Unlike on my H2, where there was not a wide range of ISO levels without intrusive noise, the Auto ISO on the E-620 can, potentially, be useful (particularly for those, like me, who are just starting out and haven't quite got the hang of where the ISO button is yet). However, like all tools, it requires understanding in order to be used properly.

The Auto ISO setting applies, by default, to most modes. It can be activated for M mode, but cannot be set to anything other than ISO 200 for the 'portrait' and 'night portrait' scene modes (even if the default is set to something different). If it is not activated for M mode, switching to that mode forces ISO 200 (although, unlike the portrait modes, this is reported as ISO 200 rather than ISO-A 200).

I've read in a number of places on the web that Auto ISO cannot select ISOs lower than 200. This is untrue. There are two settings that can be specified: the default and the maximum. These come set to 200 and 800, which seem reasonable levels, but both can be set in the range 200 - 3200, the maximum having to be at least as high as the default (obviously). Auto ISO starts at the default and increases up to the maximum to prevent under-exposure or a too-long exposure time (of which more later). However, it can also decrease from the default to ISO 100 in order to cope with over-exposure. This can most easily be seen in S and M modes (indeed, I've only be able to make it happen in these modes), although presumably it could be forced in P and A modes with a bright-enough light source.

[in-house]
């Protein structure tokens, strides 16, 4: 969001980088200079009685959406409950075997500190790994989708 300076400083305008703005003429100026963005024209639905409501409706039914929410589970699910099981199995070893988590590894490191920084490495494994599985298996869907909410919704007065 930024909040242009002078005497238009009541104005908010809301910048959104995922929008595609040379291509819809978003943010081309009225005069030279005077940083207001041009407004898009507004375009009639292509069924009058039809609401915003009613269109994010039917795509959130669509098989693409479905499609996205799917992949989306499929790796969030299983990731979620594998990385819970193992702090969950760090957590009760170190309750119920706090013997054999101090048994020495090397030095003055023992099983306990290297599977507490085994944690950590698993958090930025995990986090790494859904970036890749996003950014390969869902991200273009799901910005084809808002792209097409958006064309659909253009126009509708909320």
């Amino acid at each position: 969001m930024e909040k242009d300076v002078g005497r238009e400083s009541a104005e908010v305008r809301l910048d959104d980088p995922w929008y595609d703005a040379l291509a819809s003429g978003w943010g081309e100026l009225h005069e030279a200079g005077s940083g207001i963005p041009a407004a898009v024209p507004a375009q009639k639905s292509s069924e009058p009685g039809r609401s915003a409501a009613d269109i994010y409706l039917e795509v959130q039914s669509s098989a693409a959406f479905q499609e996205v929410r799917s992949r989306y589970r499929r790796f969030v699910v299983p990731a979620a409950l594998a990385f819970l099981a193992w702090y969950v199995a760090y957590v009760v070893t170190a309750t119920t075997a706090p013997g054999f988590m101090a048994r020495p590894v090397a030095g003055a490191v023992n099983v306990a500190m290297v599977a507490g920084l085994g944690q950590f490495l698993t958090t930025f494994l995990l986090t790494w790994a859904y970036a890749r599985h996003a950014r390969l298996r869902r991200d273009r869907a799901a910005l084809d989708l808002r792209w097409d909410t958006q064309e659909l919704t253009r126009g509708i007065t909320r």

For M mode, the way Auto ISO works is fairly simple - it adjusts the ISO to maintain a balanced exposure as much as possible. This means that if you are setting an over-exposure in M mode with Auto ISO enabled you will always end up at ISO 100 and if you are setting an under-exposure you will always end up at the Auto ISO Maximum. It is not possible to add an exposure compensation to this, so you will always almost always end up at the metered exposure.

For S mode, operation is also fairly simple. The camera will adjust the aperture as far as possible (this, of course, depends on the lens) and will then adjust the Auto ISO. Once it runs out of Auto ISO it will start complaining (flashing the exposure numbers).

For A mode, P mode and the various other automatic modes where the camera is setting the exposure time, the situation is slightly more complex, and the control rather idiosyncratic. Obviously, the exposure time cannot be allowed to climb to 60s before the Auto ISO starts escalating. Instead the camera starts raising the ISO once the exposure time reaches the reciprocal of the 35-mm equivalent focal length (the old 1/f rule of thumb for shake-free shooting), as long as this falls within a couple of limits. By default, these limits are 1/200s and 1/60s - if the lens is longer than 100mm (200mm EFL) then the exposure time is allowed to drop to 1/200s before the ISO climbs, while if the lens is shorter than 30mm (60mm EFL) the ISO climbs at 1/60s anyway. No account is taken of IS in deciding this.

These are, as I said, the defaults. They can be changed - and here we hit an Olympus idiosyncrasy. I looked at these numbers and thought "these look familiar". I then went an played with some settings - the long limit is the flash X-sync time; the short limit is the minimum flash exposure. By changing these values (under 'custom flash' in the gears menu), you can control the behaviour of Auto ISO. Just in case you missed that, I'll repeat it. The behaviour of Auto ISO is controlled by the settings in the 'custom flash' menu. I'm sure this made sense to somebody in the Shinjuku Monolith!

For P mode, A mode and the art filter modes, this is saved; for Auto mode and the scene modes (those which don't have their own Auto ISO settings), the values reset each time. I have therefore set the minimum flash exposure to 1/30s, which means that when shooting at 14mm I don't end up with climbing ISOs until I hit an exposure time of 1/30s. At the long end, the X-sync cannot be made higher than 1/180 so Auto ISO cannot be made to kick in until 1/200s. For 300mm (my longest lens), this is 1.6 stops below the 1/f rule, which should be within the limits of the IS.